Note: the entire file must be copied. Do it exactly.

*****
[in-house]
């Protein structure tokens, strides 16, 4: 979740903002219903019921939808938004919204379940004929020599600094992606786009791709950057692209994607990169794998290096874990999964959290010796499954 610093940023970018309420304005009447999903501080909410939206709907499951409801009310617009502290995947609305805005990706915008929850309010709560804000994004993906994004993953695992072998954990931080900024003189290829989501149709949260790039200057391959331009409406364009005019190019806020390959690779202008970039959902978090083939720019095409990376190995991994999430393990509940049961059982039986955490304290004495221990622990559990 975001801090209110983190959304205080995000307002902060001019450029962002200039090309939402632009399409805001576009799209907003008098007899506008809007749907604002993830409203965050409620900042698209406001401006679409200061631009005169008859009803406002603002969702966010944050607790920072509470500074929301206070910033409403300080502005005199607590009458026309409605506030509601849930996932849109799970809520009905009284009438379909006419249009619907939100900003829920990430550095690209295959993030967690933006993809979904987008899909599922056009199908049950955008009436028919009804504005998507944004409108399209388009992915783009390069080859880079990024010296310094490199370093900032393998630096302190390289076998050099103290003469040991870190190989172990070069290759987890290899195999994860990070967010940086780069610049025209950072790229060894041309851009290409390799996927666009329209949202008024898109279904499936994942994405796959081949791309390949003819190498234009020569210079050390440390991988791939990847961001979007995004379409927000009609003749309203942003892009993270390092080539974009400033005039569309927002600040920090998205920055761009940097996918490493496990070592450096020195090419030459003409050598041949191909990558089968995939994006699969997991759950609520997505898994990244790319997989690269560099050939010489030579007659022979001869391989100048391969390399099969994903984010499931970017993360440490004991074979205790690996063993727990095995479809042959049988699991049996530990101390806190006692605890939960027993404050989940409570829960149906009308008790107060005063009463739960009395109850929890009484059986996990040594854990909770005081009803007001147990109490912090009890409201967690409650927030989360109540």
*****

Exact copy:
[in-house]
């Protein structure tokens, strides 16, 4: 979740903002219903019921939808938004919204379940004929020599600094992606786009791709950057692209994607990169794998290096874990999964959290010796499954 610093940023970018309420304005009447999903501080909410939206709907499951409801009310617009502290995947609305805005990706915008929850309010709560804000994004993906994004993953695992072998954990931080900024003189290829989501149709949260790039200057391959331009409406364009005019190019806020390959690779202008970039959902978090083939720019095409990376190995991994999430393990509940049961059982039986955490304290004495221990622990559990 975001801090209110983190959304205080995000307002902060001019450029962002200039090309939402632009399409805001576009799209907003008098007899506008809007749907604002993830409203965050409620900042698209406001401006679409200061631009005169008859009803406002603002969702966010944050607790920072509470500074929301206070910033409403300080502005005199607590009458026309409605506030509601849930996932849109799970809520009905009284009438379909006419249009619907939100900003829920990430550095690209295959993030967690933006993809979904987008899909599922056009199908049950955008009436028919009804504005998507944004409108399209388009992915783009390069080859880079990024010296310094490199370093900032393998630096302190390289076998050099103290003469040991870190190989172990070069290759987890290899195999994860990070967010940086780069610049025209950072790229060894041309851009290409390799996927666009329209949202008024898109279904499936994942994405796959081949791309390949003819190498234009020569210079050390440390991988791939990847961001979007995004379409927000009609003749309203942003892009993270390092080539974009400033005039569309927002600040920090998205920055761009940097996918490493496990070592450096020195090419030459003409050598041949191909990558089968995939994006699969997991759950609520997505898994990244790319997989690269560099050939010489030579007659022979001869391989100048391969390399099969994903984010499931970017993360440490004991074979205790690996063993727990095995479809042959049988699991049996530990101390806190006692605890939960027993404050989940409570829960149906009308008790107060005063009463739960009395109850929890009484059986996990040594854990909770005081009803007001147990109490912090009890409201967690409650927030989360109540």